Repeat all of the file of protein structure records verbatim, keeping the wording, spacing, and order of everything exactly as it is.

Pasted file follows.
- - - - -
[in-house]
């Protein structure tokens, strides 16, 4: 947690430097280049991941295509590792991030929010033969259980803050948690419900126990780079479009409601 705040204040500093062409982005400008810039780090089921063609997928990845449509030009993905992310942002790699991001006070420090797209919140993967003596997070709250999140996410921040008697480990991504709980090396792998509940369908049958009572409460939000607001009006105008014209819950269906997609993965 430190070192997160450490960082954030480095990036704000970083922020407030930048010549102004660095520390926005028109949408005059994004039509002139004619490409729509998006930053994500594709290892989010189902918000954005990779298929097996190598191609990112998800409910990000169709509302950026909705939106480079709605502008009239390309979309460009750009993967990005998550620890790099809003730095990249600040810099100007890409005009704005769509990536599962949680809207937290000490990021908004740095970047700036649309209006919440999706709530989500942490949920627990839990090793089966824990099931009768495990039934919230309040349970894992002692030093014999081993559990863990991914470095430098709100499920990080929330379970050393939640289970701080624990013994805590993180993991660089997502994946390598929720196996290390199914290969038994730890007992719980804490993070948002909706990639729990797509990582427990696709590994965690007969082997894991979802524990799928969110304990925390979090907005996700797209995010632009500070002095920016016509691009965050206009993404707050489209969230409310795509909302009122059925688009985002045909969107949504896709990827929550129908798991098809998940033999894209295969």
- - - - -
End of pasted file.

[in-house]
């Protein structure tokens, strides 16, 4: 947690430097280049991941295509590792991030929010033969259980803050948690419900126990780079479009409601 705040204040500093062409982005400008810039780090089921063609997928990845449509030009993905992310942002790699991001006070420090797209919140993967003596997070709250999140996410921040008697480990991504709980090396792998509940369908049958009572409460939000607001009006105008014209819950269906997609993965 430190070192997160450490960082954030480095990036704000970083922020407030930048010549102004660095520390926005028109949408005059994004039509002139004619490409729509998006930053994500594709290892989010189902918000954005990779298929097996190598191609990112998800409910990000169709509302950026909705939106480079709605502008009239390309979309460009750009993967990005998550620890790099809003730095990249600040810099100007890409005009704005769509990536599962949680809207937290000490990021908004740095970047700036649309209006919440999706709530989500942490949920627990839990090793089966824990099931009768495990039934919230309040349970894992002692030093014999081993559990863990991914470095430098709100499920990080929330379970050393939640289970701080624990013994805590993180993991660089997502994946390598929720196996290390199914290969038994730890007992719980804490993070948002909706990639729990797509990582427990696709590994965690007969082997894991979802524990799928969110304990925390979090907005996700797209995010632009500070002095920016016509691009965050206009993404707050489209969230409310795509909302009122059925688009985002045909969107949504896709990827929550129908798991098809998940033999894209295969």